- Posted by Nelson Tumwesigye
- On August 20, 2014
- 0 Comments
Dark tourism refers to trips to sites of episode of human violence. It is a visit to the sites of murder and places of past horror. For example Visits to the furnaces of Auschwitz, the killing fields of Cambodia, the area surrounding Chernobyl, National September 11th Memorial & Museum and the visit to the Genocide memorial in Rwanda.
The term Dar Tourism was first used by British scholars John Lennon and Malcolm Foley, when they wrote their book titled ‘Dark Tourism: The Attraction of Death and Disaster’, that was later published in 2000. After a dozen of years, the University of Central Lancashire, located in Northern England, launched the Institute for Dark Tourism Research, a first academic center -of-its-kind headed by Philip Stone, who has a doctorate in Thanatology (the study of death) and previously worked in the tourism industry. Stone describes Dark tourism as commercialization of death.
During July 1861, several sightseers could pack picnic baskets before heading out to witness one of the earlier battles of the American Civil War. What sets Dark Tourism apart as something new, however, is the tourism industry’s packaging and marketing of such places.
Last year on Halloween, The Guardian published an article exploring the growing trend of people visiting murder sites and places of past horror where they mentioned a new tour to the home of 1980s’ California serial killer, Dorothea Puente, who buried her victims in her yard, both front and back.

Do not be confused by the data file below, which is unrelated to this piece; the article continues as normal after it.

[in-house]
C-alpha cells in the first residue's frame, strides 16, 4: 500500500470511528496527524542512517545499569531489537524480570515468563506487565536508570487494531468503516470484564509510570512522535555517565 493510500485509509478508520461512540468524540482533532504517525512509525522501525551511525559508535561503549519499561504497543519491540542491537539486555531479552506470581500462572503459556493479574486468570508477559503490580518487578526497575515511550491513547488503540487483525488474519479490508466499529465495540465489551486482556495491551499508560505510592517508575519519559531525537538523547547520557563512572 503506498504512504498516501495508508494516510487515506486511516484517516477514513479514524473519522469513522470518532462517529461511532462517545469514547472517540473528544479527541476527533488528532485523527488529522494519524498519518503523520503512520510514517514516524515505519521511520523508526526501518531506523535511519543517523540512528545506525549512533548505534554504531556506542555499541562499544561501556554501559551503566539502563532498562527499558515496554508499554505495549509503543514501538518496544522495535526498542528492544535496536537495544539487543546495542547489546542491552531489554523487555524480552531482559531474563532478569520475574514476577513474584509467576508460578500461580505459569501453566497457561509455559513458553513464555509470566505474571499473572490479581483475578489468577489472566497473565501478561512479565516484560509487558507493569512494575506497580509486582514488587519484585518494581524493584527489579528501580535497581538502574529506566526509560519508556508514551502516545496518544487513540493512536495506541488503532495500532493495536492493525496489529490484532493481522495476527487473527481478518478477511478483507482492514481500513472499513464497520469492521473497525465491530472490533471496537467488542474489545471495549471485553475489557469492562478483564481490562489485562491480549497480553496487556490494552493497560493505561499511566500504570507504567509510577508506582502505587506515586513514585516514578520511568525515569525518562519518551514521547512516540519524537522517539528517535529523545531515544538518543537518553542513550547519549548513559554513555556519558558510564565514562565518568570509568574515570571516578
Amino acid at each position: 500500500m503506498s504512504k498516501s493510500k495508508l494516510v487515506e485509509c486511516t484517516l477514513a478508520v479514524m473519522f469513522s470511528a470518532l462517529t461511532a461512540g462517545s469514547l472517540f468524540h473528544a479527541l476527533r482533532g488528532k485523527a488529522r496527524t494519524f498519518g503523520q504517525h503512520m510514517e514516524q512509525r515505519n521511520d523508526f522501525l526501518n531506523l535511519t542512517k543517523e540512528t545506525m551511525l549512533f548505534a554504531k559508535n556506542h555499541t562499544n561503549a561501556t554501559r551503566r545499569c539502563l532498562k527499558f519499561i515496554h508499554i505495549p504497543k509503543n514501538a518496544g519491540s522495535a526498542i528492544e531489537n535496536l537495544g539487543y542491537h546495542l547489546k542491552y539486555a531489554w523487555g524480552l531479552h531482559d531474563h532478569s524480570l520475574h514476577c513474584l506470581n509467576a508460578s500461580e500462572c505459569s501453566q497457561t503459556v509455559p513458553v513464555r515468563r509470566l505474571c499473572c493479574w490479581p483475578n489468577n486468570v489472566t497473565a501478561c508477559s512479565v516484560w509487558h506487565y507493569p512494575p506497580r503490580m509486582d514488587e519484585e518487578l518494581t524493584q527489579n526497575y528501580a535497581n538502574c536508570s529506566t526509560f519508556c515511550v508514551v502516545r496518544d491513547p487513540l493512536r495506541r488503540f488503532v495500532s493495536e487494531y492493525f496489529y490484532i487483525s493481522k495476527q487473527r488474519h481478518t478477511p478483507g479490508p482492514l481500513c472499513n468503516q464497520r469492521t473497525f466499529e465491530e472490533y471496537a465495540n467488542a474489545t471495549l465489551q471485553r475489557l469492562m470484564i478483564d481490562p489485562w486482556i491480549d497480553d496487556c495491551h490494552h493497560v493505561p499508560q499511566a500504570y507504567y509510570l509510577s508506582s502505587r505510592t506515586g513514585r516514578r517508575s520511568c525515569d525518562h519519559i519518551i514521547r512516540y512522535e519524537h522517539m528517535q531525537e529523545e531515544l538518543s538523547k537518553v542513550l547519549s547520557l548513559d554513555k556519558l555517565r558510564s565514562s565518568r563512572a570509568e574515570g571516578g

Of recent, Dark tourism is on a steady rise as nations are going ahead to gazette dark tourism sites to tap the growing influx of travelers across the globe. There are now established locations near the Syrian-Israeli border where visitors gather to glimpse a piece of the action, the killings and clashes between the two conflicting sides.
Some people have wondered whether dark tourism is really necessary since it may portray a negative image to the community. Could it be that people are making money from the death and suffering of others?, which image would it give to the survivors or those who lost their loved ones?.
Such questions need to be addressed such that the community well understands its impact and intention. Dark tourism, like any other tourism product definitely earns revenue for a country but also helps in benefiting those who are still faced will the effects of the past horror through direct employment as guides as well as revenue sharing from government. Dark tourism also helps in educating and reminding the people about the past incidences of human torture such that people can guard against the similar actions from happening again after understanding their real effect. People may not understand the magnitude and the impact of certain incidences if they are not shown the real effects of that incidence.
Uganda has a number of sites of past human horror which have not been given enough attention. The Luwero triangle massacres of early 1980s caused by the conflict between Obote’s regime and the NRA rebels, where the government soldiers are alleged to have employed the scorched earth policy and burnt down villages in search for the rebels, is one of the unforgettable sites where thousands were sent to their graves. The skulls were collected and lined along the road for commemoration and this can be well marketed for dark tourism.
The Kibweetere slaughter in Kanungu where a self proclaimed prophet, Joseph Kibweetere locked his followers in a church and sent them a blaze in 2000, is an ideal site for development and marketing as a remarkable dark tourism site. Several sites of human violence in the Northern and Eastern parts of the country emanating from the long conflict between the government and the LRA rebels have been given less attention but could be great dark tourism sites helping the survivors to recover from the tragedies if they are promoted for tourism.